Motorcycle Safety Overview

9/2/2020

Motorcyclist Statistics  

Motorcycle rider wearing helmet.There were nearly 8.7 million registered motorcycles in the U.S. in 2018, according to the U.S. Bureau of Transportation Statistics. Since 1997, the number of registered motorcycles has more than doubled.    

According to the National Highway Traffic Safety Administration (NHTSA), 4,985 motorcyclists were killed in crashes in 2018, compared to 5,229 in 2017 and a peak of 5,337 in 2016. Helmet use among motorcyclists on surface streets increased to 71% in 2018, up from 55% in 2017. However, motorcyclists still made up 14% of all traffic fatalities, with 42% of two-vehicle fatal crashes involving other vehicles turning left while the motorcycle was heading straight, passing or overtaking other vehicles.

Motorcyclist Helmet Use

In states without universal helmet laws, 57% of motorcyclists who died in 2017 were not wearing a helmet, compared to 8% in states with universal helmet laws. Helmets saved an estimated 1,870 lives in 2017 and if every motorcyclist had worn a helmet that year, NHTSA estimates that an additional 750 lives could have been saved. The number of annual motorcyclist deaths has gradually decreased since its peak in 2016.

Overall motorcycle helmet use has been on the upswing  since 2005, according to the National Occupation Protection Use Survey (NOPUS). Specifically, in 2019, nearly 71% of motorcyclists were observed wearing U.S. DOT-compliant motorcycle helmets, compared to 54% in 2010. However, the use of non-compliant helmets increased from 9% in 2018 to 12.6% in 2019. Helmet use observed by NOPUS has ranged from 48% to 71% between 2005 and 2019. The greatest increase in helmet use in 2018 occurred in motorcyclists traveling in slow traffic, increasing from 44% to 69% over the prior year. NOPUS also reported that compliant motorcycle helmet use in 2017 in states that require all riders to wear a helmet was 87%, compared to 43.7% in other states.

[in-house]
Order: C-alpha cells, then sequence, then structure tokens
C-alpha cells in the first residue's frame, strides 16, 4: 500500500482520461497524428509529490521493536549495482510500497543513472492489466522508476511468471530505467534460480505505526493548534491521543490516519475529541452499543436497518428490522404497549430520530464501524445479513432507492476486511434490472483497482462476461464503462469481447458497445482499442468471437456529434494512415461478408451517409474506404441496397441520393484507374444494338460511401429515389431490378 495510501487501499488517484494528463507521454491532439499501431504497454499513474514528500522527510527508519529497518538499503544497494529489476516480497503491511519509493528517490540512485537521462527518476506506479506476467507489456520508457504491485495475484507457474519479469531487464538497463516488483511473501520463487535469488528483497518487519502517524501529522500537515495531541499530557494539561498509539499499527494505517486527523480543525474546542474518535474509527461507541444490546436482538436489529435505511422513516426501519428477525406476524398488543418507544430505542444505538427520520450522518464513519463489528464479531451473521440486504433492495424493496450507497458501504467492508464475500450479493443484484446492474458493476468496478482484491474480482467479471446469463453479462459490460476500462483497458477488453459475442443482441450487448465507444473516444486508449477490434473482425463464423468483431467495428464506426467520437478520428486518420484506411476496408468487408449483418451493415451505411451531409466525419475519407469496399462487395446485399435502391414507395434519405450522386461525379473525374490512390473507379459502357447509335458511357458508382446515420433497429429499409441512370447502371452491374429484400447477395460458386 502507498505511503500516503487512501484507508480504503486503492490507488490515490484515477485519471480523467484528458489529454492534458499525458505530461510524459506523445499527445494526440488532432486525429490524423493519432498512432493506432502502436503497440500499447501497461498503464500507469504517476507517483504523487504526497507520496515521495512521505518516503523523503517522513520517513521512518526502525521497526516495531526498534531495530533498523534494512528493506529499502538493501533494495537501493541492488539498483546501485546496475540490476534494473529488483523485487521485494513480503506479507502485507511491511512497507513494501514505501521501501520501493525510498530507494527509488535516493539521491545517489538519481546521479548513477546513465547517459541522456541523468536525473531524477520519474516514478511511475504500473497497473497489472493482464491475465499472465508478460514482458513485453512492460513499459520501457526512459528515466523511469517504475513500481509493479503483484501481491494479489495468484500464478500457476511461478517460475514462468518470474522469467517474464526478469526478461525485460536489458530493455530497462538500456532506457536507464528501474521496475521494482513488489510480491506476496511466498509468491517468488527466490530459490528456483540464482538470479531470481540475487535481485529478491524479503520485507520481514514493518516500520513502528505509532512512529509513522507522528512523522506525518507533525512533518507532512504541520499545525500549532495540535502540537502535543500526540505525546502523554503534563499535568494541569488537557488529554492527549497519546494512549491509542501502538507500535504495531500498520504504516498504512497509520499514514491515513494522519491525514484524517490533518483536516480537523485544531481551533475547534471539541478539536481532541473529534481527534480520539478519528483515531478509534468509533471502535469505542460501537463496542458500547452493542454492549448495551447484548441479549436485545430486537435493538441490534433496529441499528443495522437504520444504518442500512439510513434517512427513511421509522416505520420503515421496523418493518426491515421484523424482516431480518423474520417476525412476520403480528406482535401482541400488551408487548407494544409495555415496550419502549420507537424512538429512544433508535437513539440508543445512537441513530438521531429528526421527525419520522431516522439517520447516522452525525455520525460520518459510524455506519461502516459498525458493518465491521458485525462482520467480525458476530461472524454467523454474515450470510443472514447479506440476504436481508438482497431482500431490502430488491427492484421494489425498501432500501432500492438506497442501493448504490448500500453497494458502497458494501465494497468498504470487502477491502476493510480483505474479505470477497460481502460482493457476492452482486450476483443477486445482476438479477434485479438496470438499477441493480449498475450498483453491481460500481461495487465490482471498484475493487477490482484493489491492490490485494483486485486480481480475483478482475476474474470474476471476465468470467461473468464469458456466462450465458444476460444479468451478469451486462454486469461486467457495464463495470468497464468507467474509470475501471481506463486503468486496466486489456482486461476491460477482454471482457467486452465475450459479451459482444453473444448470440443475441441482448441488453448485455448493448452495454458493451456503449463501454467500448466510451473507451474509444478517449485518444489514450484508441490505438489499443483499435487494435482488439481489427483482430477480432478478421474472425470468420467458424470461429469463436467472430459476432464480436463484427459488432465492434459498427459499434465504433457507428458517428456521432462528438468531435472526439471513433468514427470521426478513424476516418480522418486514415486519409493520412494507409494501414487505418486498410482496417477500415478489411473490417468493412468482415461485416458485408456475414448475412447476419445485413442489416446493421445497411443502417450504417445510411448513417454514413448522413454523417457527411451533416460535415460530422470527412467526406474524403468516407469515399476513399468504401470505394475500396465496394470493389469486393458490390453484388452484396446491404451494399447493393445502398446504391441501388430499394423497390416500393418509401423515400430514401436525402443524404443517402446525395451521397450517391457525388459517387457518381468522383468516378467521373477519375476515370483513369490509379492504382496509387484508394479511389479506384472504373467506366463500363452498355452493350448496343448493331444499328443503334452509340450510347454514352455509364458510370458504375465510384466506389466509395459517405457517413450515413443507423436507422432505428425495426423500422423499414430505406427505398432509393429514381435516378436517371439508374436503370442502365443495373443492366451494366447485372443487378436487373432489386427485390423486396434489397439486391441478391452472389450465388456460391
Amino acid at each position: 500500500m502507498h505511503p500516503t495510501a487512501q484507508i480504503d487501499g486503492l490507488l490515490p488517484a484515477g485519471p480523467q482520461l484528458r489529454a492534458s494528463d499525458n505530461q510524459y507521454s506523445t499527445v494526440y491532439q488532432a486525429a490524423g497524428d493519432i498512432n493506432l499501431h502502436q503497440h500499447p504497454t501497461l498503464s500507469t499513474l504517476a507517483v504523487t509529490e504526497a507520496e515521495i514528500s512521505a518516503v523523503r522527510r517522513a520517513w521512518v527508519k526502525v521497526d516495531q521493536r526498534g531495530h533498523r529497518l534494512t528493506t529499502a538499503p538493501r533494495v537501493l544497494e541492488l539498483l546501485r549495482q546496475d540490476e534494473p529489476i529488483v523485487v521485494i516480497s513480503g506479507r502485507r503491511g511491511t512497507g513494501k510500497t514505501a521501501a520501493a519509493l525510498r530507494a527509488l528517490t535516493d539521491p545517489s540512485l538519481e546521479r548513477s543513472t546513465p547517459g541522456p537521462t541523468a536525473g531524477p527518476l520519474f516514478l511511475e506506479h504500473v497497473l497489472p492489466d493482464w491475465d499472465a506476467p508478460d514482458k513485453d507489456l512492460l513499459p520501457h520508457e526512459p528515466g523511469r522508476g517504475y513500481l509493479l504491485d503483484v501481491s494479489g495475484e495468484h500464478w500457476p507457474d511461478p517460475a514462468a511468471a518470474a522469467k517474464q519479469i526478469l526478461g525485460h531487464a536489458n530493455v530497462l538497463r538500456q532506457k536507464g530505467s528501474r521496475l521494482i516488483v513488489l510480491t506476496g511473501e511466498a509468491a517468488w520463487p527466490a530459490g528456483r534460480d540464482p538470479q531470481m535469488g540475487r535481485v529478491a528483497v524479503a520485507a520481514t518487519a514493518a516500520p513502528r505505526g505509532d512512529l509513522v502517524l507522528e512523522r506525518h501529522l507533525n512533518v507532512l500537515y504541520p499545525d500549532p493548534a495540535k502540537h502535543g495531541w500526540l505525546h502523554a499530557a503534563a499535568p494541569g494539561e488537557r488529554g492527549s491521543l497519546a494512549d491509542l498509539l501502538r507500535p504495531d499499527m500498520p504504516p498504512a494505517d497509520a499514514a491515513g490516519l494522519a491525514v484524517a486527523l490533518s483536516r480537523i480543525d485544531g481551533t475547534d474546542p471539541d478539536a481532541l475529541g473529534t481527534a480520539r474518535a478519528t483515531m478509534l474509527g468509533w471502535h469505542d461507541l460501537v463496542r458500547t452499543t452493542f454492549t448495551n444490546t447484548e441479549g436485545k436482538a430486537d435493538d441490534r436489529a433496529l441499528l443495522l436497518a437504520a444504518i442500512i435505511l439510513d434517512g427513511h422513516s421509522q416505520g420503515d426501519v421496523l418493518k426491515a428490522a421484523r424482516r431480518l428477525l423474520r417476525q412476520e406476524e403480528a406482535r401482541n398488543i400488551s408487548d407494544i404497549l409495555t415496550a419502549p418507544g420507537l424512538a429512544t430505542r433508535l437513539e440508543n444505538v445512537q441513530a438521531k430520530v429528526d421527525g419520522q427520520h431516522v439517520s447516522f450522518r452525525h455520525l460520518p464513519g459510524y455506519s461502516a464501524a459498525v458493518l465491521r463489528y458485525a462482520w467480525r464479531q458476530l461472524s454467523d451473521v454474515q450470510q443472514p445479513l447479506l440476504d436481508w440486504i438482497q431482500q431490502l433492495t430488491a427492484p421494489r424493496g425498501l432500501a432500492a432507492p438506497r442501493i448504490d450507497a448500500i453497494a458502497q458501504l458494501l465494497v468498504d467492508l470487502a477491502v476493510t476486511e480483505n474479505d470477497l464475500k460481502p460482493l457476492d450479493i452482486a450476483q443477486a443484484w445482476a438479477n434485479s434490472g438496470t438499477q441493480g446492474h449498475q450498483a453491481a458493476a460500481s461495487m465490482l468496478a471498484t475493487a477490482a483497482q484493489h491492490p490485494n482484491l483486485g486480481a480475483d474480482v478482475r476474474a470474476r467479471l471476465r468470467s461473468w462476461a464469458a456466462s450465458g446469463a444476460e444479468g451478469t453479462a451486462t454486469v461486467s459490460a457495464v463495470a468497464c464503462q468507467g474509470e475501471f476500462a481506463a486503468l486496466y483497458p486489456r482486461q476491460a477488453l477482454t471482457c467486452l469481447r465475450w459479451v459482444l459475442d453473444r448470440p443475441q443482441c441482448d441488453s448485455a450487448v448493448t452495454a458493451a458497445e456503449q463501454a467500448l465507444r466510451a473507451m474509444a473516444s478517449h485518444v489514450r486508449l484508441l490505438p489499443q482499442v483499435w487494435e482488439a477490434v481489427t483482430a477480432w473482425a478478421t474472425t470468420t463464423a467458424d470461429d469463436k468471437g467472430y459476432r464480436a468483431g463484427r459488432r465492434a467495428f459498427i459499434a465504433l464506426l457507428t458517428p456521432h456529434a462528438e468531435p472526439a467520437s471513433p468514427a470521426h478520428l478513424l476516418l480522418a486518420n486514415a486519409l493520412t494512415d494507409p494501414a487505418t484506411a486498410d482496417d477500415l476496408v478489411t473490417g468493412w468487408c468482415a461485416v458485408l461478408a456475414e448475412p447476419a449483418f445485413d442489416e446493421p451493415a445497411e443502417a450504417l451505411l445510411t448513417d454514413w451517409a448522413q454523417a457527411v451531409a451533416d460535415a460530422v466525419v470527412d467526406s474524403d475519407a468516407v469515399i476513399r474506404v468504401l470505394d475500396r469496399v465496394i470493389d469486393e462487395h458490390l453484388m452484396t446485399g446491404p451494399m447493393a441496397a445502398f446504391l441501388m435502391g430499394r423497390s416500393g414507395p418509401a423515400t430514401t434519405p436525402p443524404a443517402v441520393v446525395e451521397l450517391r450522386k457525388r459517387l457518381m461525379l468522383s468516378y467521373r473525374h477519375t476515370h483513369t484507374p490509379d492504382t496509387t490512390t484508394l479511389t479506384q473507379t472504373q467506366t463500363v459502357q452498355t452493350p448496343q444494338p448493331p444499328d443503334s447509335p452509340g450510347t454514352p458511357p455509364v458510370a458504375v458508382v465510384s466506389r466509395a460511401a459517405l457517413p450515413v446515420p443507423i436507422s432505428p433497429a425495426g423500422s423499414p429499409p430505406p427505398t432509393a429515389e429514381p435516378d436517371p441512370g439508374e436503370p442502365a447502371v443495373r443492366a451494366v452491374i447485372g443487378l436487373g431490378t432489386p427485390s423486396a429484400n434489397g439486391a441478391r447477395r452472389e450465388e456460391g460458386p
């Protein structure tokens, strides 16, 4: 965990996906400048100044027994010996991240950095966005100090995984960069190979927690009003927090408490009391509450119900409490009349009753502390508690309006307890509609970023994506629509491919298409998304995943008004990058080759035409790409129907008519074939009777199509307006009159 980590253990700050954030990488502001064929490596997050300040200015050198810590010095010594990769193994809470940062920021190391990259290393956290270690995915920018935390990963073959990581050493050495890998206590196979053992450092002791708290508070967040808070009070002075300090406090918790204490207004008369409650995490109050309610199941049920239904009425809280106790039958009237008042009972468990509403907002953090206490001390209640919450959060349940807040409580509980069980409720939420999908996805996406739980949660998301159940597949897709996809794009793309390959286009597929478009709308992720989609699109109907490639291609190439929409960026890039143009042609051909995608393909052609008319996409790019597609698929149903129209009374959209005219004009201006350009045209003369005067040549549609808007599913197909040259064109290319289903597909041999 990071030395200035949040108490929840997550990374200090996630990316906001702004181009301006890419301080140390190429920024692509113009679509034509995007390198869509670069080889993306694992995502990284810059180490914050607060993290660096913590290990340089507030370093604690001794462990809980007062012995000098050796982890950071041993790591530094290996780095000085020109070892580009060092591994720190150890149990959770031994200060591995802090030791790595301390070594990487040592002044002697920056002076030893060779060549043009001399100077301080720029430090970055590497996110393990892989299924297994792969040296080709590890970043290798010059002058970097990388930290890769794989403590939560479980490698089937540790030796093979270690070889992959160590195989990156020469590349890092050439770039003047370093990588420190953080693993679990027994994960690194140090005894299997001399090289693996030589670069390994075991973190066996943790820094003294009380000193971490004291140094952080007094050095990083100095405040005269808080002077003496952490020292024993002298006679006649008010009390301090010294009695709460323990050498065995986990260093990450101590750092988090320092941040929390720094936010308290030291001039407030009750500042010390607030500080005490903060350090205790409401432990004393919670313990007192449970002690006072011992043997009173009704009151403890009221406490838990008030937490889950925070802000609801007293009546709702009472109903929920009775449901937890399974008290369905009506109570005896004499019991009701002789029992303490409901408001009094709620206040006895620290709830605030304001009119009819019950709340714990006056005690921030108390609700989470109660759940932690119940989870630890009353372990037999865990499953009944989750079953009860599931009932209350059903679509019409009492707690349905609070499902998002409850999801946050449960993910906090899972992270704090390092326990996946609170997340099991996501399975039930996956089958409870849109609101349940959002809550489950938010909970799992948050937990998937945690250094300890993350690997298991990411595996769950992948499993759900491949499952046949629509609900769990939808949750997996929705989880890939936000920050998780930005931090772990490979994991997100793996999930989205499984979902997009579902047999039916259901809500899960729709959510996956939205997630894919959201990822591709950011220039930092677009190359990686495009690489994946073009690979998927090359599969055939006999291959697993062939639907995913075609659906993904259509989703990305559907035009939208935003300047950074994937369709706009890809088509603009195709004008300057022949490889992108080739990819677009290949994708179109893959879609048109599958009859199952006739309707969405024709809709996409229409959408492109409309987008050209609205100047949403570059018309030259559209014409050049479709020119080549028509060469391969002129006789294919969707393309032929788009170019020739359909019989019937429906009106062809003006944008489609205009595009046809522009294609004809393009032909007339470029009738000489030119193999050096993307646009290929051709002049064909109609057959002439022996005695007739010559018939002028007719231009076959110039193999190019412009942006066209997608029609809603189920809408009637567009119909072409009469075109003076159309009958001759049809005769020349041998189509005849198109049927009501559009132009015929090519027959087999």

US map showing states with helmet laws.

In 1975, helmets were mandatory for all riders in 47 states and in Washington, D.C., partly because federal highway funding was tied to having such laws. But Congress removed that requirement in 1976 and, in 1995, repealed financial incentives offered to states.

In response, since 1995, Arkansas, Florida, Kentucky, Louisiana, Michigan, Missouri, Pennsylvania and Texas have relaxed or repealed their mandatory, universal helmet laws.

  • Currently, 18 states, the District of Columbia, the Northern Mariana Islands, Puerto Rico and the U.S. Virgin Islands require all riders to wear helmets.
  • Another 29 states require helmet use for certain groups, typically those under age 21 or age 18.
  • The laws in Florida, Michigan and Texas exempt riders over age 21 who carry a certain amount of insurance, pass a safety course, or both. In Missouri, motorcyclists over age 26 are exempted from helmet requirements if they are covered by a health insurance policy that provides medical benefits for injuries resulting from operating or riding on a motorcycle.
  • Three states—Illinois, Iowa and New Hampshire—do not have helmet requirements. Louisiana weakened its motorcycle helmet use law in 1999, but reenacted it in 2004. It is the only state to do so.

State Bill Tracking

NCSL Resources

Other Resources